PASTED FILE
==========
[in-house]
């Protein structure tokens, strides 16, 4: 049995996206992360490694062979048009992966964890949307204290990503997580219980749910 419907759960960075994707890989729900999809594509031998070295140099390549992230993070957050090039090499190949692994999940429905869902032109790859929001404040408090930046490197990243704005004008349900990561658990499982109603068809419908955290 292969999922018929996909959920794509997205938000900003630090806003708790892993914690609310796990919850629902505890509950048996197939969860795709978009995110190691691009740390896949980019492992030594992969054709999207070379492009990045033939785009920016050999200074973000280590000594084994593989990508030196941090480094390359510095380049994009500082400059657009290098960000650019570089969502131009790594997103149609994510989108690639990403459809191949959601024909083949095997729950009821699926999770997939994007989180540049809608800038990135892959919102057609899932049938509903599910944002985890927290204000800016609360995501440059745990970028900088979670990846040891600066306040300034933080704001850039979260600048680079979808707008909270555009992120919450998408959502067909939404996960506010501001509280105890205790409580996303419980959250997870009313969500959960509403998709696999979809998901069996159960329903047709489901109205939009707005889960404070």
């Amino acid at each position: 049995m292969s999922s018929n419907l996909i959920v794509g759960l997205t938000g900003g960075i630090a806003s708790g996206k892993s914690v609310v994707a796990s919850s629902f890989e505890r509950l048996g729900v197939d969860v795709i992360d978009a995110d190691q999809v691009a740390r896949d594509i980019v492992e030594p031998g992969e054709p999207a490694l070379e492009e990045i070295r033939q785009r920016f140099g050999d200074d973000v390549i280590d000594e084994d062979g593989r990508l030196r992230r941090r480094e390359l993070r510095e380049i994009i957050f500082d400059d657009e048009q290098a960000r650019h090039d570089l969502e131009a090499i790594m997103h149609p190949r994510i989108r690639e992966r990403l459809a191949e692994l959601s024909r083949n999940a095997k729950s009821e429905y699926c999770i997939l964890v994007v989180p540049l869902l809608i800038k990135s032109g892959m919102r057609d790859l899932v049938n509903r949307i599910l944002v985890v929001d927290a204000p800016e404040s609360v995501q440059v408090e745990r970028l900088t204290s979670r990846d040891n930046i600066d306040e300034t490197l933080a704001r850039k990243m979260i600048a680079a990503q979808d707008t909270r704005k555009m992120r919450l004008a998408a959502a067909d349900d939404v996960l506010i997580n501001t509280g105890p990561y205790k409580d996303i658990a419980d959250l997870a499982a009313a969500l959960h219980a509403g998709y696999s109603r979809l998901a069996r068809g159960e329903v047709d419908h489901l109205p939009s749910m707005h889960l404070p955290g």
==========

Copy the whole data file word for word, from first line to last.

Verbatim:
[in-house]
């Protein structure tokens, strides 16, 4: 049995996206992360490694062979048009992966964890949307204290990503997580219980749910 419907759960960075994707890989729900999809594509031998070295140099390549992230993070957050090039090499190949692994999940429905869902032109790859929001404040408090930046490197990243704005004008349900990561658990499982109603068809419908955290 292969999922018929996909959920794509997205938000900003630090806003708790892993914690609310796990919850629902505890509950048996197939969860795709978009995110190691691009740390896949980019492992030594992969054709999207070379492009990045033939785009920016050999200074973000280590000594084994593989990508030196941090480094390359510095380049994009500082400059657009290098960000650019570089969502131009790594997103149609994510989108690639990403459809191949959601024909083949095997729950009821699926999770997939994007989180540049809608800038990135892959919102057609899932049938509903599910944002985890927290204000800016609360995501440059745990970028900088979670990846040891600066306040300034933080704001850039979260600048680079979808707008909270555009992120919450998408959502067909939404996960506010501001509280105890205790409580996303419980959250997870009313969500959960509403998709696999979809998901069996159960329903047709489901109205939009707005889960404070």
């Amino acid at each position: 049995m292969s999922s018929n419907l996909i959920v794509g759960l997205t938000g900003g960075i630090a806003s708790g996206k892993s914690v609310v994707a796990s919850s629902f890989e505890r509950l048996g729900v197939d969860v795709i992360d978009a995110d190691q999809v691009a740390r896949d594509i980019v492992e030594p031998g992969e054709p999207a490694l070379e492009e990045i070295r033939q785009r920016f140099g050999d200074d973000v390549i280590d000594e084994d062979g593989r990508l030196r992230r941090r480094e390359l993070r510095e380049i994009i957050f500082d400059d657009e048009q290098a960000r650019h090039d570089l969502e131009a090499i790594m997103h149609p190949r994510i989108r690639e992966r990403l459809a191949e692994l959601s024909r083949n999940a095997k729950s009821e429905y699926c999770i997939l964890v994007v989180p540049l869902l809608i800038k990135s032109g892959m919102r057609d790859l899932v049938n509903r949307i599910l944002v985890v929001d927290a204000p800016e404040s609360v995501q440059v408090e745990r970028l900088t204290s979670r990846d040891n930046i600066d306040e300034t490197l933080a704001r850039k990243m979260i600048a680079a990503q979808d707008t909270r704005k555009m992120r919450l004008a998408a959502a067909d349900d939404v996960l506010i997580n501001t509280g105890p990561y205790k409580d996303i658990a419980d959250l997870a499982a009313a969500l959960h219980a509403g998709y696999s109603r979809l998901a069996r068809g159960e329903v047709d419908h489901l109205p939009s749910m707005h889960l404070p955290g």